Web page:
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In Haiti, Scenes of Despair and Devastation

Hari Sreenivasan speaks with journalist Ansel Herz who has lived in Haiti for the past four months and was on the scene of the disaster in Port-au-Prince.

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    Now a view from Port-au-Prince.

    Hari Sreenivasan spoke earlier today, through a Skype video connection, with freelance journalist Ansel Herz. He's been a radio reporter in Haiti for the past four months.

    We started by asking him to describe the last 24 hours.


    Extremely hectic and crazy.

    Since the earthquake struck, I basically left my house, which shook quite a bit, but thank God did not fall, unlike many of the multistory houses and buildings in the neighborhood, which — which have fallen.

    I have basically just been in the streets shooting footage and talking to people. I made a point of trying to get downtown and seeing the national palace, for example, which has collapsed in on itself in different spots. Also, the headquarters of the international peacekeeping force here has basically collapsed entirely. And, so, the peacekeepers are really occupied, I think, with a lot of their own personnel who have died.

    People are basically in the streets trying to stay away from buildings and walls and things that could collapse. They're — they're trying to survive at this point. There's not much in the way of rescue efforts, really nothing in the way of official rescue efforts that I have seen in the streets.

    And I think Haitians are just trying to come together to help each other out. I have seen a lot of people trying to be pulled from the rubble, from buildings, throughout Port-au-Prince.


    You said there's a lot of people still out on the streets. Are they just too afraid to go into their homes? Have there been a lot of aftershocks?


    Yes, actually, the last aftershock that I felt was just a few minutes ago. I really did not expect to feel that, because, before that, the previous one was at midnight. So, I think we went most of this past day without feeling any aftershocks. But feeling another one actually just a few minutes ago was — was scary.


    What's the status of emergency services there? Are there any police on the streets? Are they any ambulances trying to get people to hospitals? What's the state of hospitals, if you — if you have been near one?


    I haven't been inside a hospital, but I have seen a few. They do seem to be operating, but the hospitals here in Port-au-Prince already are notorious for just being understaffed and sometimes unreliable and crowded.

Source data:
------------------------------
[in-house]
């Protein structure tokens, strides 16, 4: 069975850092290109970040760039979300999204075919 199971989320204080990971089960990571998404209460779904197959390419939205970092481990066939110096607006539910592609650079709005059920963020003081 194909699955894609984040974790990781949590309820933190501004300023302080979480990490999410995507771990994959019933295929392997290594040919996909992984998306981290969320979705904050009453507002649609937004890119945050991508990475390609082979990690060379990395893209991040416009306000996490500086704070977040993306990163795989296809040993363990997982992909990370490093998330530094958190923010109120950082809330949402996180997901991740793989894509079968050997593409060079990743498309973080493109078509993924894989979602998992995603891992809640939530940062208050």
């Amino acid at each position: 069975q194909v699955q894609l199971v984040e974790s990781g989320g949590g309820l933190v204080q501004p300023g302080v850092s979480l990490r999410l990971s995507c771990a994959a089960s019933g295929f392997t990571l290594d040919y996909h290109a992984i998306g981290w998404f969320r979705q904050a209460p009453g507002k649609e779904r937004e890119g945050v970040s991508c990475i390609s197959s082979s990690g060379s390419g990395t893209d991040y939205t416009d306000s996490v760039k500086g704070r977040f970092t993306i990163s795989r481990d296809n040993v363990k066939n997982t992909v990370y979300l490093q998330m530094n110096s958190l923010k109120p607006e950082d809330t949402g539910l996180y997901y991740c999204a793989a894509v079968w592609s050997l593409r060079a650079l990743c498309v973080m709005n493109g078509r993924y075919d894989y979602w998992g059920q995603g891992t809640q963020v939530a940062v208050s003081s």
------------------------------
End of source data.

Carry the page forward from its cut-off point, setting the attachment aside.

And in terms of emergency relief efforts out in the streets, I really saw none in terms of the peacekeepers being able to start to pull people from rubble or start reconstruction or provide shelter, or aid agencies, NGOs, the Haitian government. I saw no official relief efforts in the streets while I was out there in downtown or in Cite Soleil.

    I just did see a lot of Haitians, ordinary Haitians, trying to pull people out from the National Cathedral, for example. There was a woman there who was basically crushed beneath a door, which was just open a crack, and so people were swinging with pickaxes to try to pry that open.




    A lot of schools collapsed, and so people are searching for children that may be still alive beneath the rubble. But, you know, again in terms of emergency relief from official agencies, I have really seen nothing.


    You have spoken to people out there. What's the sentiment? I mean, are they resigned? Are they frustrated at the lack of any sort of official resources to come in and help? Are they just trying to find their relatives? What's — what are they saying?


    People are — are trying to survive. You know, some people who I spoke to just didn't really have anything to say. I think they're sort of in a state of shock. It's just kind of crazy.

    You know, Haiti — Haiti doesn't deserve this at all. And I think people are just trying to survive at this point. I don't think there's really much expectation that the government can do a lot to help, because the government here is relatively weak. It doesn't have a lot of resources in terms of being able to help people out.

    You know, in terms of ambulances trying to rescue people, I have seen probably three or four driving throughout the streets in the past 24 hours, you know, so that's not many. And I just think people are really not — not sure what's going to happen. They're not sure who they can — who they can rely on in terms of the government or aid agencies or other nations.

    You know, I heard people say that they — they just — they want help from whoever can provide it.